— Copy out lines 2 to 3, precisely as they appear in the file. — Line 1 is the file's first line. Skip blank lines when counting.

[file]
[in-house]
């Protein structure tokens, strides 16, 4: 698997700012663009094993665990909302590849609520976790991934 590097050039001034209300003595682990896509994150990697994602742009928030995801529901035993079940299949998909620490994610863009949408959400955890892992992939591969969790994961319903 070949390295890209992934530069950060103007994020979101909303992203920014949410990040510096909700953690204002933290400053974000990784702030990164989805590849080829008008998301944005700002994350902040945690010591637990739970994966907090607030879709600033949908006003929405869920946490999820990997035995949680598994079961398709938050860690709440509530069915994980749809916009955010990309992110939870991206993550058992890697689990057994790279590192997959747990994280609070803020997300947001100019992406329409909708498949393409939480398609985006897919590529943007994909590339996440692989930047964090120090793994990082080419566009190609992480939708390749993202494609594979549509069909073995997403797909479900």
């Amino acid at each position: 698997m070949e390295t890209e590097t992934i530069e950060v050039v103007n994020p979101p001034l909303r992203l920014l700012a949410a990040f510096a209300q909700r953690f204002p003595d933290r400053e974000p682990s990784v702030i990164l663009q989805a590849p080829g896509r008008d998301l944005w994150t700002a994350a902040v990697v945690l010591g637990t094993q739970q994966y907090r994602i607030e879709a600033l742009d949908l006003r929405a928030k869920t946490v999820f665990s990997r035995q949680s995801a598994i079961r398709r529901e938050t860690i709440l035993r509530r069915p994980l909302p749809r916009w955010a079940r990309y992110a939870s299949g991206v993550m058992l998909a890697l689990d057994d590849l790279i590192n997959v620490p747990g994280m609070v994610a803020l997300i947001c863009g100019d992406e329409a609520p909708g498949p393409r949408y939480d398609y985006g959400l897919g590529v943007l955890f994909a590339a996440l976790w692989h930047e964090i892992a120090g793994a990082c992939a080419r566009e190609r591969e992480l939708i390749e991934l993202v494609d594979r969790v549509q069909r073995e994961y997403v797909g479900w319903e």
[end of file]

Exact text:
């Protein structure tokens, strides 16, 4: 698997700012663009094993665990909302590849609520976790991934 590097050039001034209300003595682990896509994150990697994602742009928030995801529901035993079940299949998909620490994610863009949408959400955890892992992939591969969790994961319903 070949390295890209992934530069950060103007994020979101909303992203920014949410990040510096909700953690204002933290400053974000990784702030990164989805590849080829008008998301944005700002994350902040945690010591637990739970994966907090607030879709600033949908006003929405869920946490999820990997035995949680598994079961398709938050860690709440509530069915994980749809916009955010990309992110939870991206993550058992890697689990057994790279590192997959747990994280609070803020997300947001100019992406329409909708498949393409939480398609985006897919590529943007994909590339996440692989930047964090120090793994990082080419566009190609992480939708390749993202494609594979549509069909073995997403797909479900």
């Amino acid at each position: 698997m070949e390295t890209e590097t992934i530069e950060v050039v103007n994020p979101p001034l909303r992203l920014l700012a949410a990040f510096a209300q909700r953690f204002p003595d933290r400053e974000p682990s990784v702030i990164l663009q989805a590849p080829g896509r008008d998301l944005w994150t700002a994350a902040v990697v945690l010591g637990t094993q739970q994966y907090r994602i607030e879709a600033l742009d949908l006003r929405a928030k869920t946490v999820f665990s990997r035995q949680s995801a598994i079961r398709r529901e938050t860690i709440l035993r509530r069915p994980l909302p749809r916009w955010a079940r990309y992110a939870s299949g991206v993550m058992l998909a890697l689990d057994d590849l790279i590192n997959v620490p747990g994280m609070v994610a803020l997300i947001c863009g100019d992406e329409a609520p909708g498949p393409r949408y939480d398609y985006g959400l897919g590529v943007l955890f994909a590339a996440l976790w692989h930047e964090i892992a120090g793994a990082c992939a080419r566009e190609r591969e992480l939708i390749e991934l993202v494609d594979r969790v549509q069909r073995e994961y997403v797909g479900w319903e």